By: Pooja Bachani
For both Danny Weldon and Sarah Long, attending the University of Florida (UF) runs in the family.
Danny was born and raised a UF fan. Both of his parents were UF alumni, and he dreamed of one day being a Gator. That dream came true in 2015 when he arrived on campus as a freshman.
Sarah grew up in West Palm Beach and followed in her sister’s footsteps when she accepted an offer from UF.
And while family shaped their decisions to attend UF, one student organization has shaped their time at UF.
In 2016, Danny attended the Conservative Political Action Conference, and he came back to campus motivated to start a chapter of Young Americans for Freedom (YAF). Sarah discovered YAF in her freshman year and is now the current president.
Unfortunately, their university and their student organization have now come into direct conflict.
When the YAF chapter tried to become a budgeted student organization, it found itself on the wrong side of an unconstitutional school policy. Despite being a campus organization for two years, the group has been denied access to the funding it needs to bring its viewpoints to campus.
UF requires students to pay a mandatory Activity and Service Fee and then distributes those funds to student organizations. The UF Student Government has unbridled discretion to allocate those funds to certain student groups, whichever they deem worthy, for student advocacy.
Simply put, the student government holds the purse strings and decides (based on undefined and subjective criteria) which student organizations can receive funding to bring speakers to campus and host events. This allows the student government to favor certain views over others.
And, apparently, it doesn’t favor YAF’s viewpoints.
This is a complete contradiction of what the university is meant to be – a free marketplace of ideas designed to challenge the next generation of leaders. And it raises several questions: Why deny a group the opportunity to share its beliefs? What is the basis for this decision? And since the U.S. Constitution reigns supreme on a public, taxpayer-funded campus, how can UF administrators and the student government ignore the First Amendment?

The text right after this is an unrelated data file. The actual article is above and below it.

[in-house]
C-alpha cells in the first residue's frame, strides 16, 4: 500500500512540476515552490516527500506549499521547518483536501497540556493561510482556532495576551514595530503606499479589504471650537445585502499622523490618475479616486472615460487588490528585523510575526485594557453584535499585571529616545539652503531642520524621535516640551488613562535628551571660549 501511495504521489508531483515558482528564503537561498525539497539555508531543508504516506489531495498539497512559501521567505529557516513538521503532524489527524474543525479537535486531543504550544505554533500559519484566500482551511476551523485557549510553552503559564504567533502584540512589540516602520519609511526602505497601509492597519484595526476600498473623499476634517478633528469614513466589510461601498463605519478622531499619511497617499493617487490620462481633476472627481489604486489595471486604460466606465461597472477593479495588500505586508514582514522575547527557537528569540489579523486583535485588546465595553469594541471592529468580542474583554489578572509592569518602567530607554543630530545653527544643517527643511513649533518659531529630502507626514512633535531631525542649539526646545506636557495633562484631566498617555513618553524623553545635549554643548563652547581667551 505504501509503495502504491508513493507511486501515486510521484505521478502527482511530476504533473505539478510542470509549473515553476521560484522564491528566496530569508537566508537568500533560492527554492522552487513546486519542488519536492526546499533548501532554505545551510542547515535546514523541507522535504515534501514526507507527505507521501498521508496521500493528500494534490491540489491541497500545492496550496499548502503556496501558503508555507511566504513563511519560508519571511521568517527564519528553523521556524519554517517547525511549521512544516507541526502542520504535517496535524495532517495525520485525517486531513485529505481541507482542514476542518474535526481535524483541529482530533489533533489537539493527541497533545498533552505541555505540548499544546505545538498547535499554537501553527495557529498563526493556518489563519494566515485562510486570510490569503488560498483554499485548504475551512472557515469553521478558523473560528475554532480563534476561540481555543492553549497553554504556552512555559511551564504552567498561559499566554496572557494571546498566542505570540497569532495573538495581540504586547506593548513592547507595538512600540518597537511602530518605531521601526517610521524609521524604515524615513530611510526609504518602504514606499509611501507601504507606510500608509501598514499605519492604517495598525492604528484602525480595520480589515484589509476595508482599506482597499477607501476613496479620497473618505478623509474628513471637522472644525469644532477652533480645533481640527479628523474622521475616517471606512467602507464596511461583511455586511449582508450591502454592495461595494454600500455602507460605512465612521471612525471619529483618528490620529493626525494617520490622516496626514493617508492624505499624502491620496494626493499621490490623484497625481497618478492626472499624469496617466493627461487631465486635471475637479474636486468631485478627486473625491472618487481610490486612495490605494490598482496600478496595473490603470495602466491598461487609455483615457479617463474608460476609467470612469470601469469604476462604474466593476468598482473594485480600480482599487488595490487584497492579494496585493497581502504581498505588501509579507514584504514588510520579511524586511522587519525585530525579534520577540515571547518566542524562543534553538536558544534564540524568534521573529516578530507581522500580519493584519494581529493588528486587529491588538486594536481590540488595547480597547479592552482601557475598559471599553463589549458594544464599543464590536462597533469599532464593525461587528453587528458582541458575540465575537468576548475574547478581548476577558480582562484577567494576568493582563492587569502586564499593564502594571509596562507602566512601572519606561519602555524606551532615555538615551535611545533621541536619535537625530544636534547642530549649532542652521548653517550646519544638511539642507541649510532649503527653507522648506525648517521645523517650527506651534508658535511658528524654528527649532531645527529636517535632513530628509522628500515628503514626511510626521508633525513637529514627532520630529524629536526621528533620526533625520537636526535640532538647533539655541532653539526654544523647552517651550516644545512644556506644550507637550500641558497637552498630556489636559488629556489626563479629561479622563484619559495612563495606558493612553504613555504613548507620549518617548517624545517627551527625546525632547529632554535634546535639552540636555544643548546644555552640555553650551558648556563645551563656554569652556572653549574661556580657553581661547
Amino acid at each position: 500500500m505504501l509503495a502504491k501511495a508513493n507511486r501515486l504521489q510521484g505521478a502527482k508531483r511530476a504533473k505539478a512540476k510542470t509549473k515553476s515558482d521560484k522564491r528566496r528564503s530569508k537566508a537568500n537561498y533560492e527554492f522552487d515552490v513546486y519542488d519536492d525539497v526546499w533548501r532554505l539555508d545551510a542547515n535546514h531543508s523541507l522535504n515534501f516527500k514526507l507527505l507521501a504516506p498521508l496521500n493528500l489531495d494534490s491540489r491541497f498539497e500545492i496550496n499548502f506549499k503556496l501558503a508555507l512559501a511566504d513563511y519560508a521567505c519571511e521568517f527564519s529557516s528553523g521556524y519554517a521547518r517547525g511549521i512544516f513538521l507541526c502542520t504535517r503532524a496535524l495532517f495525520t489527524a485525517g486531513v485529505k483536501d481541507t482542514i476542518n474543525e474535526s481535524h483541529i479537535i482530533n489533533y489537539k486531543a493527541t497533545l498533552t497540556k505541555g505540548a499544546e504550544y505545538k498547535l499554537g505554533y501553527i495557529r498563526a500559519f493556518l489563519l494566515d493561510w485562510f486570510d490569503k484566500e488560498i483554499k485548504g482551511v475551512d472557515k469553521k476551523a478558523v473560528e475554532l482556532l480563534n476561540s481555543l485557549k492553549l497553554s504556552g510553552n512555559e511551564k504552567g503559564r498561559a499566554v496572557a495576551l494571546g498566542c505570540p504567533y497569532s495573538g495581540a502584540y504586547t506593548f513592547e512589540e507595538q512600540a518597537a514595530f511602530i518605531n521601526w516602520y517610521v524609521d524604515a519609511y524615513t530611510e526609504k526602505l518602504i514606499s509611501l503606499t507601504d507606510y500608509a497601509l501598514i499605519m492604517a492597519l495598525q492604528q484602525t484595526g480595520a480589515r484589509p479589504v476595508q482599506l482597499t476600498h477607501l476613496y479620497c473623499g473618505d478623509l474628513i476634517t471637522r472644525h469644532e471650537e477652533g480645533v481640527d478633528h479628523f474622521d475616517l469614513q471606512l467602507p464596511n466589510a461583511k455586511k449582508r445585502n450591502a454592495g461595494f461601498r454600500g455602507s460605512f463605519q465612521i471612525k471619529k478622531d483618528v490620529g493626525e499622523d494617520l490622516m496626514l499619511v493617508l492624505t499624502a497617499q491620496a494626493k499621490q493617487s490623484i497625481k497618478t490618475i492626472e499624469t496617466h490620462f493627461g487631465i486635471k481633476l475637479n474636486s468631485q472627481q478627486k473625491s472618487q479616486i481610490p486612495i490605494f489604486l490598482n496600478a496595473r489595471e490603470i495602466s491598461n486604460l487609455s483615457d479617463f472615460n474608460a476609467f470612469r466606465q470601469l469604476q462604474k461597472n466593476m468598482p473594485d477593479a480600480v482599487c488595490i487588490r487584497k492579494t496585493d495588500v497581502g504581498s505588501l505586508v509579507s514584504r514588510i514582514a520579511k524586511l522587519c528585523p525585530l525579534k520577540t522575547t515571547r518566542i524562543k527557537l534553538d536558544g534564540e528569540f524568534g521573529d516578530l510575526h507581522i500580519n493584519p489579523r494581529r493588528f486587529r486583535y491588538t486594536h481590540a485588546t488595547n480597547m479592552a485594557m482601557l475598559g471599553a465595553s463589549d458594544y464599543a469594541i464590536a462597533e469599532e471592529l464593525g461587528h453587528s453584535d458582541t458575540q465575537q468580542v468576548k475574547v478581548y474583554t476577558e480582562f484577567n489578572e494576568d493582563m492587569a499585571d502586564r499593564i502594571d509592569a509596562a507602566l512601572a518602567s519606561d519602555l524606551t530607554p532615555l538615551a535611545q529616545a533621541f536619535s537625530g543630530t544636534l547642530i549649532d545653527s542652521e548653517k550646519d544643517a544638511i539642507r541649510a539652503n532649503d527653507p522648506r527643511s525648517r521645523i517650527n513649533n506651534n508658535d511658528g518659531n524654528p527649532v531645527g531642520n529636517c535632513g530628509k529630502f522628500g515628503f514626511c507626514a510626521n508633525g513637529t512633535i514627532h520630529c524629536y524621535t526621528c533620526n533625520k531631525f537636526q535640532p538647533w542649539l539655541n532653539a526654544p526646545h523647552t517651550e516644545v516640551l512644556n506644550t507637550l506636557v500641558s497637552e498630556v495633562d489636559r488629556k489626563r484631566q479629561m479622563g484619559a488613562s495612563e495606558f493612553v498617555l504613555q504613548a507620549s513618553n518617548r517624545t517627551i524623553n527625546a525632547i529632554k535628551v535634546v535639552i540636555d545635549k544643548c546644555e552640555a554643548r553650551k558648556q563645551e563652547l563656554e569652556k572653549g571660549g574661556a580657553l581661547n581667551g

These are the very questions that YAF is asking.
The root of the problem is that each YAF member must pay mandatory fees as a condition of attending the University. The fees collected from YAF members are funding other organizations that promote opposing viewpoints. Thus, YAF is compelled to support the speech of others but YAF cannot access that funding to promote their own viewpoints.
On top of that, there is no way to challenge the budgeting decisions; the current policy fails to provide an appeals process if the organization’s request for funding is denied.
YAF has been trying to receive “budgeted organization” status for two years – which means they would be granted a set operating budget for the year. Instead, YAF has been forced to operate as a non-budgeted student organization, which means they have to apply for special funding every time they want to hold an event.
During those two years, the YAF chapter did receive limited funding from the student government for events through the university’s special request policy.
But special requests were allocated on a one-off basis and governed by the unbridled discretion of student government. When YAF later applied for funding for another speaker using the same system this past year, the university denied the request and announced a new policy that only budgeted organizations would be permitted to fund outside speakers.
“Thus,” as the YAF complaint explains, “favored [student] organizations, with semester operating budgets, can advocate for their own viewpoints by bringing in guest speakers, but other student organizations cannot obtain funding to similarly express themselves.”
YAF is simply trying to express its viewpoints on campus, and it is permitted to do so under the First Amendment. However, it is being denied equal access to student activity funding because of its viewpoints.
Since when did a difference of opinion or thought become a threat that needed to be shut down? Isn’t the whole point of a university to expose students to different ideas and challenge their thinking?
Unfortunately, at the University of Florida, the only ideas students can be exposed to are the ones the student government and school administrators deem worthy.
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